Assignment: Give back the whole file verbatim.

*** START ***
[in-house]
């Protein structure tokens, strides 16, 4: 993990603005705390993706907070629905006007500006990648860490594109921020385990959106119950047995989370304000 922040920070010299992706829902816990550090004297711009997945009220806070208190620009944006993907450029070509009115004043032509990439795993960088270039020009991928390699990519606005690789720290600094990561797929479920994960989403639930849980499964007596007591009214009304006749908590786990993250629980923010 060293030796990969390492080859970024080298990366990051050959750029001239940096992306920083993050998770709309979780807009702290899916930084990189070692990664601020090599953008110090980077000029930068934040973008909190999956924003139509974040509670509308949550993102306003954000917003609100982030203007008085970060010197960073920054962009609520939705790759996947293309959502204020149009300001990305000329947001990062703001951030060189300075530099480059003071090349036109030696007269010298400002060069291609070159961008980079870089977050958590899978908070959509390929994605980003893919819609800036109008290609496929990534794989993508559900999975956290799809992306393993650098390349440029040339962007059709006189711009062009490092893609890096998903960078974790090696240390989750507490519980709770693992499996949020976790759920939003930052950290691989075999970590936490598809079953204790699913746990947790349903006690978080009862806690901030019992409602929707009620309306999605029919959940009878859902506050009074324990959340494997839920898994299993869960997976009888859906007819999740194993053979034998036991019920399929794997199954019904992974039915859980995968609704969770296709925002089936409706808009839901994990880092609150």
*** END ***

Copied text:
[in-house]
């Protein structure tokens, strides 16, 4: 993990603005705390993706907070629905006007500006990648860490594109921020385990959106119950047995989370304000 922040920070010299992706829902816990550090004297711009997945009220806070208190620009944006993907450029070509009115004043032509990439795993960088270039020009991928390699990519606005690789720290600094990561797929479920994960989403639930849980499964007596007591009214009304006749908590786990993250629980923010 060293030796990969390492080859970024080298990366990051050959750029001239940096992306920083993050998770709309979780807009702290899916930084990189070692990664601020090599953008110090980077000029930068934040973008909190999956924003139509974040509670509308949550993102306003954000917003609100982030203007008085970060010197960073920054962009609520939705790759996947293309959502204020149009300001990305000329947001990062703001951030060189300075530099480059003071090349036109030696007269010298400002060069291609070159961008980079870089977050958590899978908070959509390929994605980003893919819609800036109008290609496929990534794989993508559900999975956290799809992306393993650098390349440029040339962007059709006189711009062009490092893609890096998903960078974790090696240390989750507490519980709770693992499996949020976790759920939003930052950290691989075999970590936490598809079953204790699913746990947790349903006690978080009862806690901030019992409602929707009620309306999605029919959940009878859902506050009074324990959340494997839920898994299993869960997976009888859906007819999740194993053979034998036991019920399929794997199954019904992974039915859980995968609704969770296709925002089936409706808009839901994990880092609150």